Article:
There's an old joke—the kind Craig Ferguson loves to tell precisely because it's old—that begins with a man stopping a stranger on the street and asking the best way to Carnegie Hall. The answer, for Ferguson, is to join a Glasgow punk band as a teen, find minor fame in Edinburgh's comedy scene as "Bing Hitler," a hyper-Scots nationalist folk singer, perform in a London stage production of Rocky Horror Picture, host an archaeology series for Scottish TV, move to Los Angeles in 1994, land a role on a barely-there sitcom with Betty White, play Mr. Wick on The Drew Carey Show, write and star in three independent films, act in a half-dozen studio releases, write two books—a novel and an autobiography—and, of course, follow Craig Kilborn as host of CBS's Late Late Show, get nominated for an Emmy, win a Peabody award, and become the unlikeliest success story in the history of late night TV. Once you have a fan base of millions, after all, selling tickets to a live comedy tour isn't that hard—even for two Carnegie Hall dates later this month.
Sunday night, Ferguson played the less illustrious but no less Craig-loving Midland Theater in downtown Kansas City, Missouri, a town he repeatedly called "the City of Meat" to its denizens' delight. Performing older, very white crowd and new, very white pants that he mocked himself for wearing, Ferguson devoted the first part of his show to exploring the differences between his TV persona and live act. Namely, he can't cuss on CBS, but can on stage, and spent several minutes doing so with great impish vigor.
Soon, though, it became obvious that Craig Raw & Uncensored isn't that much different from the expurgated version. Four-letter words aside, Ferguson's live appeal is precisely the same as on TV. He is a consummate professional, always prepared yet ready to improvise. He is not an edgy comic—and doesn't want to be. His material is about relationships, child-rearing, the perils of life in Hollywood. Nothing more controversial than his own drinking, a habit he kicked over decade ago. Unlike so many performers, Ferguson never tries to lift himself above his material. Never aspires to be more than "just" an entertainer, and somehow gains credibility for it. Perhaps there is an irony that Craig Kilborn prefigured both Ferguson and Jon Stewart, as the two couldn't be more different—with the latter hosting a news spoof that takes itself seriously and the former hosting a talk show that refuses to.
There is no question that Craig Ferguson is a funny man. He is particularly good with interviews, displaying an affinity for wordplay that makes his raised-on-TV rivals like Conan O'Brien and Jimmy Fallon seem positively tongue-tied. But Ferguson would be first to admit that he isn't the world's most inventive comedian or finest sketch comic—though he's better than most at both. What sets Ferguson apart—what has kept him high and proud about the hot struggles of late-night—is an utterly undeniable likability.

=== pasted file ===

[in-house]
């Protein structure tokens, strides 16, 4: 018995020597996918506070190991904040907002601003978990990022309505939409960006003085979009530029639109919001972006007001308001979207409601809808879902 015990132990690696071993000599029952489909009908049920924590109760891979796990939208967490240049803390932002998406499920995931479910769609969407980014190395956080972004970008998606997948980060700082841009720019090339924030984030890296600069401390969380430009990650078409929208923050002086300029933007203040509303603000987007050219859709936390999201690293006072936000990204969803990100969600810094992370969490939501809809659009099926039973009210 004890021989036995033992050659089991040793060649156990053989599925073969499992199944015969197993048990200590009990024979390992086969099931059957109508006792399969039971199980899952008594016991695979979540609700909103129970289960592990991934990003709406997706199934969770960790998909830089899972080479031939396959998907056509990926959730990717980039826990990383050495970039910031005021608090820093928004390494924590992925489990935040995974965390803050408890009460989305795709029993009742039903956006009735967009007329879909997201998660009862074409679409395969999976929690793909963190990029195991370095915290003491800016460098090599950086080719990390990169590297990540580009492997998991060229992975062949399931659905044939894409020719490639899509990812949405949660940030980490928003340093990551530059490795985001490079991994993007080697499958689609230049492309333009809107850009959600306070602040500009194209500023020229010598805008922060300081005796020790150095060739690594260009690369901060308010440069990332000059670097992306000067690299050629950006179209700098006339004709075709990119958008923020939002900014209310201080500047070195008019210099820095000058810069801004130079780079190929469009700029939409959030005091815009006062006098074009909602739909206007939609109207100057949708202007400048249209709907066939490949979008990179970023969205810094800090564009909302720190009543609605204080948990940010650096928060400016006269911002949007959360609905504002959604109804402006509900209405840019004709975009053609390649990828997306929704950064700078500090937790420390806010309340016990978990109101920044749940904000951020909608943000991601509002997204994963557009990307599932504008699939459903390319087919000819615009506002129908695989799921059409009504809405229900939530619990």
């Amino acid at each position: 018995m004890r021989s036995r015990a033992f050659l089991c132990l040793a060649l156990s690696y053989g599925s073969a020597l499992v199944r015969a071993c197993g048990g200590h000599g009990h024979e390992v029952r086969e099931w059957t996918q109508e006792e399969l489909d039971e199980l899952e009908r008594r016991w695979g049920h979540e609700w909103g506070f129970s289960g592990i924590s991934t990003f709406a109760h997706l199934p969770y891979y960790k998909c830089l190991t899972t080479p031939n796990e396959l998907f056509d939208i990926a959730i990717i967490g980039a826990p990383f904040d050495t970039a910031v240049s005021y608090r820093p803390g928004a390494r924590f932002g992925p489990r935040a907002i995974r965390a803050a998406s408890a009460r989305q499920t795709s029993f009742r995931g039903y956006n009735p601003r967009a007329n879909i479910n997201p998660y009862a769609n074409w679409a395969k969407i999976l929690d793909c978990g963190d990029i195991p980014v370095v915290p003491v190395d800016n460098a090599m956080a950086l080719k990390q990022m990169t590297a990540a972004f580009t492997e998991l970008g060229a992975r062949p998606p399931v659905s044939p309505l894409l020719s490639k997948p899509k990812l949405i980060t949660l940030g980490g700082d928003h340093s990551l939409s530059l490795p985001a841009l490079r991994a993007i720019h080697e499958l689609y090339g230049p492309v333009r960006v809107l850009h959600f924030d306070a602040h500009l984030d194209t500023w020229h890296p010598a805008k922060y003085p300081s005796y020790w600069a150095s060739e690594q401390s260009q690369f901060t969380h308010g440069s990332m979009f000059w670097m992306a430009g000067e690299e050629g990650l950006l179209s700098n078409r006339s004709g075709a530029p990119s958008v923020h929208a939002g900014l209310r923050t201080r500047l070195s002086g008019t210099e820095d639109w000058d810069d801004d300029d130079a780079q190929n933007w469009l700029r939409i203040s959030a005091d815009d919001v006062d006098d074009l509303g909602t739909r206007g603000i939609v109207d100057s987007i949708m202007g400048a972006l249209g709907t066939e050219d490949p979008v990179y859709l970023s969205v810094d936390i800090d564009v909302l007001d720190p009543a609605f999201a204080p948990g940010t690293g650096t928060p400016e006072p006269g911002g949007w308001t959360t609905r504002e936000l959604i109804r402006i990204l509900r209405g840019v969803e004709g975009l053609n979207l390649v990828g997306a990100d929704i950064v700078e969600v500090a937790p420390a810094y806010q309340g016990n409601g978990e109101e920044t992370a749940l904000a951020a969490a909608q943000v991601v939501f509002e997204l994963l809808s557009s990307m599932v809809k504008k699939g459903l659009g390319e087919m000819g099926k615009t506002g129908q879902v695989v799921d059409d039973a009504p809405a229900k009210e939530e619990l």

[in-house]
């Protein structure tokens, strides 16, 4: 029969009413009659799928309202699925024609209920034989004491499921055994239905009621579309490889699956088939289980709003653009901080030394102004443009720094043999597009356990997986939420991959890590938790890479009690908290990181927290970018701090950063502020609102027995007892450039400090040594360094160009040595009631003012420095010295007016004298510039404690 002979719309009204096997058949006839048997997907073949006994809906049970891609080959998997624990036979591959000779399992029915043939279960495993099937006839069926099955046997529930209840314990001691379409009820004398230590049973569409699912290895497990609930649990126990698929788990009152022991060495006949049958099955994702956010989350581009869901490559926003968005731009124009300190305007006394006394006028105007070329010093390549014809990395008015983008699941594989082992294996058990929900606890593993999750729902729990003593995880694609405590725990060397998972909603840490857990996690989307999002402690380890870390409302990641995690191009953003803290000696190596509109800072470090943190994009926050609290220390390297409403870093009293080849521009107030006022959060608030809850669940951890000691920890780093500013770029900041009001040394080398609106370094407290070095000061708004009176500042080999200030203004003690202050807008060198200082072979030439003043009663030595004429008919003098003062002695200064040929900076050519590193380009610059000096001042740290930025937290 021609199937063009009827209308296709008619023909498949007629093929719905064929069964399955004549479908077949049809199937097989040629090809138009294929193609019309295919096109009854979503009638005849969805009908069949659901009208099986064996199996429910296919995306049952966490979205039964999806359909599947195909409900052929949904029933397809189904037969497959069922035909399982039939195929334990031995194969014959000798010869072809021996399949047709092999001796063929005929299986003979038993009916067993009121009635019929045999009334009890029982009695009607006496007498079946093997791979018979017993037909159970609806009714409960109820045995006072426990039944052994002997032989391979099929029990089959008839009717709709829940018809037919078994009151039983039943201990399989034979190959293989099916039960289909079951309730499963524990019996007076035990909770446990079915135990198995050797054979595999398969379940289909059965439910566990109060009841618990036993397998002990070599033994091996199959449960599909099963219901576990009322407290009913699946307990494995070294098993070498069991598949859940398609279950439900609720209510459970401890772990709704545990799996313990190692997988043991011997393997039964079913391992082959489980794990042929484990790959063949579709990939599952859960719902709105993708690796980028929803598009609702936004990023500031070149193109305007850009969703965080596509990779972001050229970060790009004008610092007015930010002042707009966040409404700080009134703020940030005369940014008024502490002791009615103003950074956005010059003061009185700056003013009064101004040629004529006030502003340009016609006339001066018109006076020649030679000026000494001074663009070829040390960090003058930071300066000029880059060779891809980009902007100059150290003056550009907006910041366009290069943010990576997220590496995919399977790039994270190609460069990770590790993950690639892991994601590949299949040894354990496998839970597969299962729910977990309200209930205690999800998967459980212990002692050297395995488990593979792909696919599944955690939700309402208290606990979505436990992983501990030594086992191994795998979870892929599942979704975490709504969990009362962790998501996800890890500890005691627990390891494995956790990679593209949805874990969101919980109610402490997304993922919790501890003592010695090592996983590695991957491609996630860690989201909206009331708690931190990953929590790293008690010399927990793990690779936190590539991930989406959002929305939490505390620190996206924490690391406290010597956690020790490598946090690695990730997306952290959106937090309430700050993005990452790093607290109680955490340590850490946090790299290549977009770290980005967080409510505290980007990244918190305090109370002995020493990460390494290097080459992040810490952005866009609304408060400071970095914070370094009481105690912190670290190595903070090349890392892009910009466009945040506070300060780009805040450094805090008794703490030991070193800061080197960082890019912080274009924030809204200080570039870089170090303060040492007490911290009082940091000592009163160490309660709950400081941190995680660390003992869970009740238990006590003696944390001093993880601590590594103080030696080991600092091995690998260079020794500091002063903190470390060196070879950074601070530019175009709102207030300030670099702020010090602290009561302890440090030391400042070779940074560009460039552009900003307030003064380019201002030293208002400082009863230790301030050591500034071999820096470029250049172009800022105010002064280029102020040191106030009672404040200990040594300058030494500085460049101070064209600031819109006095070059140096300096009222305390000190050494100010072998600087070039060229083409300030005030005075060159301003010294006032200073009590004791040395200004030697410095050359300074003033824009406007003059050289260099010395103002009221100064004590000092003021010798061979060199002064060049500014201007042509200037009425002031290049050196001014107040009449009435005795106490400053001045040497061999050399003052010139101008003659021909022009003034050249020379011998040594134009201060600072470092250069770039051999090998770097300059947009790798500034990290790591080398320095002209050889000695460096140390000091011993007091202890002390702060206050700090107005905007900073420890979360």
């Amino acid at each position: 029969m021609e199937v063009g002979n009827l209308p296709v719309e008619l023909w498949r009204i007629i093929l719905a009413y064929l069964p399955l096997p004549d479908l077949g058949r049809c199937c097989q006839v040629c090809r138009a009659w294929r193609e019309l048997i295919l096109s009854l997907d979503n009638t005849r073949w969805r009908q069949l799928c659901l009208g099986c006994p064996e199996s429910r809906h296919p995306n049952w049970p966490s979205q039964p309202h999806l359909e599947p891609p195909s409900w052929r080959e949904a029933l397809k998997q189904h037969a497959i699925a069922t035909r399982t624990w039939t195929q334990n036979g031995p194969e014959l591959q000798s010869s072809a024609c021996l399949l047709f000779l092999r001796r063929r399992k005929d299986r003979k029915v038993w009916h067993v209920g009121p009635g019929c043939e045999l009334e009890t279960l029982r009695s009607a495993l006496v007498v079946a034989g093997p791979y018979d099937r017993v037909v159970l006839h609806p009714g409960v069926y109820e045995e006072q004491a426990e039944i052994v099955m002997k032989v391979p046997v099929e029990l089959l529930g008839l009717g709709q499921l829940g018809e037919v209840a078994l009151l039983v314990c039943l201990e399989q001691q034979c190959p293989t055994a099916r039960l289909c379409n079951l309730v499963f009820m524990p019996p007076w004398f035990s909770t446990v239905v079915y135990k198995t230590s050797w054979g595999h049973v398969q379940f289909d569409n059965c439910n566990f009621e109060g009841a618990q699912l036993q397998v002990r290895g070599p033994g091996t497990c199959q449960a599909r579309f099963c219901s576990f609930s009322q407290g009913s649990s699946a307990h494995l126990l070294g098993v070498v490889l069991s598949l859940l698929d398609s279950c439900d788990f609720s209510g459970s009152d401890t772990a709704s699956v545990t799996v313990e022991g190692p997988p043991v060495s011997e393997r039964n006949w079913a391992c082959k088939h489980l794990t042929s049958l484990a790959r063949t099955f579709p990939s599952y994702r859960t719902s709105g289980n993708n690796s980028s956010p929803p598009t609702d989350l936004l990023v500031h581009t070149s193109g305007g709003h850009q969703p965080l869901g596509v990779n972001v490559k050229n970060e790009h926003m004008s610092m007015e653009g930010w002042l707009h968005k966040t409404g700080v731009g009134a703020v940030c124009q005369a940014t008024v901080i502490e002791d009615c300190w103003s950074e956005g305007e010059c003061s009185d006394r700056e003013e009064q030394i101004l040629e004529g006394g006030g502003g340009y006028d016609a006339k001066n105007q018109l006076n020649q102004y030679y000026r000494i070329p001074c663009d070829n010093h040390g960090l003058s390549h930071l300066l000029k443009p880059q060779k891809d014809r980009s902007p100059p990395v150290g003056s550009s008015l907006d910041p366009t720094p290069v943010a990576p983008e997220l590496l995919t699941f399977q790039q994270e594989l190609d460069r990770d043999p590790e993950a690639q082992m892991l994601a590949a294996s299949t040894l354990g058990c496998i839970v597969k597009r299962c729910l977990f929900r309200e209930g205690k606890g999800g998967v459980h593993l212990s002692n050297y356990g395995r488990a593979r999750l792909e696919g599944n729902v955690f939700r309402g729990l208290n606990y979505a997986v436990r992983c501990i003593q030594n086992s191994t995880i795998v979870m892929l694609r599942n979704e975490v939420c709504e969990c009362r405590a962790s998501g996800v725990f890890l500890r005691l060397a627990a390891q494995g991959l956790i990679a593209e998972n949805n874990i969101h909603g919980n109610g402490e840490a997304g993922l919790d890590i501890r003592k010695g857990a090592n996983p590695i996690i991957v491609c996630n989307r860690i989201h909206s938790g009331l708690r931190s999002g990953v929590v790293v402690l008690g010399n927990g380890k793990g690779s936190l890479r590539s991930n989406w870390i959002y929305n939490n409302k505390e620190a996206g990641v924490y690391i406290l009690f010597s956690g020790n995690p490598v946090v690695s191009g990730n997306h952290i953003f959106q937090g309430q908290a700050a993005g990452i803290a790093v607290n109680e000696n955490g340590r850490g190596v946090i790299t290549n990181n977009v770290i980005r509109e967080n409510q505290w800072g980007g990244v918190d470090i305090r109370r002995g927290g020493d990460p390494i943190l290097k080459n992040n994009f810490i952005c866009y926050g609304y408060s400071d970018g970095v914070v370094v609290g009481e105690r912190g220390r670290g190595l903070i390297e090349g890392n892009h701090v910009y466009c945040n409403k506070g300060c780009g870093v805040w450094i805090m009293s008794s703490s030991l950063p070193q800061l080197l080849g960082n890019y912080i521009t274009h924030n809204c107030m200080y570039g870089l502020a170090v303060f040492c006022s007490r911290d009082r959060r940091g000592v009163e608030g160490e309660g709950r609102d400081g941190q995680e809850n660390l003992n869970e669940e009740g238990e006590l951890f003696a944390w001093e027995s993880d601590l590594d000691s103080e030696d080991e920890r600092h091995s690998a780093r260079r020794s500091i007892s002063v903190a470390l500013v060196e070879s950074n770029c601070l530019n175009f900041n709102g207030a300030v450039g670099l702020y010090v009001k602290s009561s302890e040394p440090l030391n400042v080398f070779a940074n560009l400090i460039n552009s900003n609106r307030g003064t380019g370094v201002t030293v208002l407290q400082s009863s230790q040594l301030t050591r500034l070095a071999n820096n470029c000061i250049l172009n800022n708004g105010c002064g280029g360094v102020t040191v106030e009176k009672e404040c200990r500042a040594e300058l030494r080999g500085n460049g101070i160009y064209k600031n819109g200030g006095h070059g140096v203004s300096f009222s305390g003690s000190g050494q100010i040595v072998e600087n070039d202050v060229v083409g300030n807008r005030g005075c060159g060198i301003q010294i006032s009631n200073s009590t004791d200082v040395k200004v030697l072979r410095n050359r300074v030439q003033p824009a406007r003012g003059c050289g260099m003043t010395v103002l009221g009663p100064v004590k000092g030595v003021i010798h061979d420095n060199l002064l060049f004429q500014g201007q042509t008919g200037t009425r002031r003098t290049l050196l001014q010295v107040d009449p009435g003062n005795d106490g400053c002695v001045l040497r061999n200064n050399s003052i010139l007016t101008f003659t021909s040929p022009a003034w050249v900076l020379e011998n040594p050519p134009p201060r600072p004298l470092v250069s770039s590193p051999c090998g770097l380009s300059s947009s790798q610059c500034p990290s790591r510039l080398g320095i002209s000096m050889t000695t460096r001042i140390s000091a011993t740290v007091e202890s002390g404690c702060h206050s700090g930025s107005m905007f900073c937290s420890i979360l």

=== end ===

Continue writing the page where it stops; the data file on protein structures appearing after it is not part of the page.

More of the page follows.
That indisputable niceness has been evident throughout Ferguson's career—as when he famously refused to pile-on during Britney Spears' head-shaving meltdown—and during his live show Sunday night, when he practically apologized for having to make fun of celebrities before deftly doing so. Those takedowns included tone-setting slams of Kate Winslet and CBS workhouse Charlie Sheen, and a description of the conundrum Ferguson faced when his own boss, David Letterman, was caught in sex scandal that masterfully somehow avoided actually insulting the boss in question.
The job of comedian and talk show host may look the same, and stand-up comedy may produce lots of talk show hosts. But the two gigs are actually very different. The comic comes to town, says outrageous stuff, and leaves. The talk show host, as the saying goes, is invited to bed with viewers every night. Talk show hosts are TV friends—surrogate pals who hang out and chat about the day. No big whoop. You can't have some guy come into your home every night and start smashing watermelons with a sledgehammer.
At his peak, Letterman was more far more influential, both as a comic and a star-marker, than his Scottish employee at Worldwide Pants. Conan became beloved only after he got fired. Arsenio at his brief best was a cultural happening. Pat Sajek defined "affable," but no one watched him do it. Chelsea Handler is more feared than loved. Jimmy Fallon is still playing "kid brother" for a role that demands avuncularity. You have to go all the way back to Johnny Carson—dare we even mention the name?—to find a talk show host that Americans were more comfortable hanging out with than Ferguson.
The most shocking thing about Ferguson's nightly embrace by America, of course, is that he wasn't born here. Carson came from Nebraska. Letterman was born in Indiana, and it makes sense that their comic sensibilities would jibe with mainstream America's. Ferguson comes from Glasgow, Scotland, and is by far the most beloved on the very short list of British wits famous in the US. Ricky Gervais may be respected. Russell Brand is famous. John Cleese is revered. Dudley Moore, Peter Sellers and Benny Hill all have the unfortunate handicap of being dead. Eddie Izzard has a big cult following. Only Ferguson plays nightly in Peoria.
Beyond the comic talent, considerable but not overwhelming, and beyond his Borg-like affability there is, of course, one more major factor in Ferguson's US success. He is openly and passionately in love with the United States. From his well-known "great day in America" opening line, to urging his audience to vote and incorporating his ongoing process of Americanization into the show, Ferguson unashamedly adores the country—even the Red States. So maybe it's no surprise the country loves him back. And therein lies unfunny, but true answer to the violinist's question, "How do you get to Carnegie Hall?" Make America love you.
But "practice" doesn't hurt, either.